Machinery inside an Etobicoke Purolator facility where a worker died last week lacked standard safety equipment, according to a federal ministry document obtained by CBC Toronto.
Jim Tilhoff, 58, died on March 7 after getting his arm caught in a machine at the Purolator shipping centre on Vulcan Street in Etobicoke.
The incident occurred around 5 a.m. as Tilhoff, a veteran employee at the facility, was working the overnight shift.
An online fundraising campaign started by Tilhoff's family says he "was killed in an incredibly tragic and horrific workplace accident. He was trying to clear a jam in a conveyor belt at work before he was crushed inside."
"Jimmy was well loved by his friends and family and will be greatly missed."
The federal Ministry of Employment, Workplace Development and Labour is conducting an investigation into the incident but cannot provide details of its findings.
However, a "direction to the employer" letter obtained by CBC Toronto indicates that a ministry investigator quickly found that proper safety equipment was not in place on least one conveyor belt.
Dated March 7 and signed by a senior investigator with the ministry, the letter, which is addressed to the Vulcan Street facility, reads:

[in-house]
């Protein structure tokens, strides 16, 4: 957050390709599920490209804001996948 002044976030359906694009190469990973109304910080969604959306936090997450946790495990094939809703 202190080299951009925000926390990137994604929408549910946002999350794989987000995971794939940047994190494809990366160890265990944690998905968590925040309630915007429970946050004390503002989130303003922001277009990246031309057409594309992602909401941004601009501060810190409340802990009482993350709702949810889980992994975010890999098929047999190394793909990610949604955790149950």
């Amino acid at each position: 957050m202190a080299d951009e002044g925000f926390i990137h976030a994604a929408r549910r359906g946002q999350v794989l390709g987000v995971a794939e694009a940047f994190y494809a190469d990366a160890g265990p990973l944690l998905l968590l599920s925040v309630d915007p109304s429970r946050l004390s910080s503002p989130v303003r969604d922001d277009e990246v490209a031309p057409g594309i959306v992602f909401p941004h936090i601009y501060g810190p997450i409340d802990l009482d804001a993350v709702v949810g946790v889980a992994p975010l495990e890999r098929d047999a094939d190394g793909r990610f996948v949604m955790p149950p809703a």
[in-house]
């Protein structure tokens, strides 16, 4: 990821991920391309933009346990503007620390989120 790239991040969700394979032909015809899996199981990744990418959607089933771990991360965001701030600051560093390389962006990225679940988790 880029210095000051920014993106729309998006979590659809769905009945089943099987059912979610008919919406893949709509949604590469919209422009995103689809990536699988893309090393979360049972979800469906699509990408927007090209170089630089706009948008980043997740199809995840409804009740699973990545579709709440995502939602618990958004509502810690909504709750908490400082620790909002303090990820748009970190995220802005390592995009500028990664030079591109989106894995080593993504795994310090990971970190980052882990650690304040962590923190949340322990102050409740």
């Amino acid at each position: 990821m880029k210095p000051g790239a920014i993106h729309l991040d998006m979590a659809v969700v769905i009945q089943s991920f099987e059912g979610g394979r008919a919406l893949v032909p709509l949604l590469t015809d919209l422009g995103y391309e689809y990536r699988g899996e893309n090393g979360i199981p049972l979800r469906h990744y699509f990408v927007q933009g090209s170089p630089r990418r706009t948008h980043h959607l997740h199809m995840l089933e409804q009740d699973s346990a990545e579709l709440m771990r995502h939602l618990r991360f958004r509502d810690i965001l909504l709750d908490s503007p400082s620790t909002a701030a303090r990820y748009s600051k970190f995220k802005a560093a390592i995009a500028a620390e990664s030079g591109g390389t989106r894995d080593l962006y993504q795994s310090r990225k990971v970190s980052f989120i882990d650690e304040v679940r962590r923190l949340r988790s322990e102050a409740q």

"The employer failed to ensure that all conveyor belt systems used by employees are guarded as per prescribed standards to prevent access by the employee to the areas of exposure to the hazard during operation or use, which resulted in the danger of an employee coming into contact with, and becoming entangled in, the exposed moving parts of the machinery."
It isn't clear if a safety guard on the conveyor belt Tilhoff was working with would have prevented his death.
The letter also orders Purolator to "take measures to correct the hazard or condition immediately."
In a statement, a spokesperson for Purolator Canada said: "We are extremely saddened by this tragic loss of a member of the Purolator family. As Labour Canada's investigation is still ongoing, we are not able to comment any further at this time."
A longtime employee of Purolator facility says the fatal accident has left staff at the Etobicoke plant "devastated" and concerned about workplace safety.
"It shouldn't have happened. And there's many other things that shouldn't happen but they do because it's just unsafe," the employee said in an interview.
The employee has worked at the facility for more than 15 years and has requested anonymity out of fear of professional consequences for speaking publicly.
The employee says there are other issues at the facility, including temporary workers not being told to wear safety gloves and overloaded conveyor belts.
"These jams that they have up in the belts will get so intense that there will be freight falling down below on people."
Asked specifically about workplace safety concerns at the Vulcan Street facility, Purolator Canada did not comment, citing the ongoing ministry investigation.
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